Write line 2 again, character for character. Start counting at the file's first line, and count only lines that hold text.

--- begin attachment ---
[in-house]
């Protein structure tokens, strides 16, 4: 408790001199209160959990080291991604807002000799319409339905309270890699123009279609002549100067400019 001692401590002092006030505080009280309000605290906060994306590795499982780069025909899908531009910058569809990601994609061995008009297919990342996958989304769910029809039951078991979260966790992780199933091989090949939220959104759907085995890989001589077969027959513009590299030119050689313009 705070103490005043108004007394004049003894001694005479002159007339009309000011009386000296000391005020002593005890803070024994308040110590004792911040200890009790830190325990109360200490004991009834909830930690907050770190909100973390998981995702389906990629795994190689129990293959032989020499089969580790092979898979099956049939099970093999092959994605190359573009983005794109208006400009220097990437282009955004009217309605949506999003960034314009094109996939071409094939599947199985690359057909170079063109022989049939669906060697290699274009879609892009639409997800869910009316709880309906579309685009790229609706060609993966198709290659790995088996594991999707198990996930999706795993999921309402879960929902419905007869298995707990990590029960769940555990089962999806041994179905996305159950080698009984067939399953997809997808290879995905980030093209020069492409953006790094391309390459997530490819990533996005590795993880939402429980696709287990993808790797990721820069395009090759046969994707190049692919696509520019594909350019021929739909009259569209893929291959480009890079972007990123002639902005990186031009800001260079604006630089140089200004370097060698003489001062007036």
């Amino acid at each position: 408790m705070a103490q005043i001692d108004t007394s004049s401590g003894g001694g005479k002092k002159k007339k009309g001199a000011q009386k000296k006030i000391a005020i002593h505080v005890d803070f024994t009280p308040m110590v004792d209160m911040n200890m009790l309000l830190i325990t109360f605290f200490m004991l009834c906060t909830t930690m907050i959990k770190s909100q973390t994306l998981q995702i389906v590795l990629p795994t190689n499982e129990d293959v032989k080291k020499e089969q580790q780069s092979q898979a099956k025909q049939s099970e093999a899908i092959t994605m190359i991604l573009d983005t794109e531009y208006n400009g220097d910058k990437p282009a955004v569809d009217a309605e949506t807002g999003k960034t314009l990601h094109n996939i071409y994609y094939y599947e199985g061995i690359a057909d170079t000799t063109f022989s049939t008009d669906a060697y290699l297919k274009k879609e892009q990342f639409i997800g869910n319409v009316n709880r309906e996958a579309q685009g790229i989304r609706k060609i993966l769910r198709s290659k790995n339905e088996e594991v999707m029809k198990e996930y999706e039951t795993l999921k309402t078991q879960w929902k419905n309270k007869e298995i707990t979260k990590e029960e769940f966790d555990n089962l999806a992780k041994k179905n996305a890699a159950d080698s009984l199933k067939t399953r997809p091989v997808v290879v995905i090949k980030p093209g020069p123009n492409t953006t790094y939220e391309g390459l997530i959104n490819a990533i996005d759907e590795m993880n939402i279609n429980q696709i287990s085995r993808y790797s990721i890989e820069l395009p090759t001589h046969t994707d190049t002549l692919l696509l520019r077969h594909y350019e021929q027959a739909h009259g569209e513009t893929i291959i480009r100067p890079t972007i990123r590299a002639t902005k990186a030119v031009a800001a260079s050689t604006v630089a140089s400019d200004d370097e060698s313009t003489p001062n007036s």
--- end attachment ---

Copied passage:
């Protein structure tokens, strides 16, 4: 408790001199209160959990080291991604807002000799319409339905309270890699123009279609002549100067400019 001692401590002092006030505080009280309000605290906060994306590795499982780069025909899908531009910058569809990601994609061995008009297919990342996958989304769910029809039951078991979260966790992780199933091989090949939220959104759907085995890989001589077969027959513009590299030119050689313009 705070103490005043108004007394004049003894001694005479002159007339009309000011009386000296000391005020002593005890803070024994308040110590004792911040200890009790830190325990109360200490004991009834909830930690907050770190909100973390998981995702389906990629795994190689129990293959032989020499089969580790092979898979099956049939099970093999092959994605190359573009983005794109208006400009220097990437282009955004009217309605949506999003960034314009094109996939071409094939599947199985690359057909170079063109022989049939669906060697290699274009879609892009639409997800869910009316709880309906579309685009790229609706060609993966198709290659790995088996594991999707198990996930999706795993999921309402879960929902419905007869298995707990990590029960769940555990089962999806041994179905996305159950080698009984067939399953997809997808290879995905980030093209020069492409953006790094391309390459997530490819990533996005590795993880939402429980696709287990993808790797990721820069395009090759046969994707190049692919696509520019594909350019021929739909009259569209893929291959480009890079972007990123002639902005990186031009800001260079604006630089140089200004370097060698003489001062007036």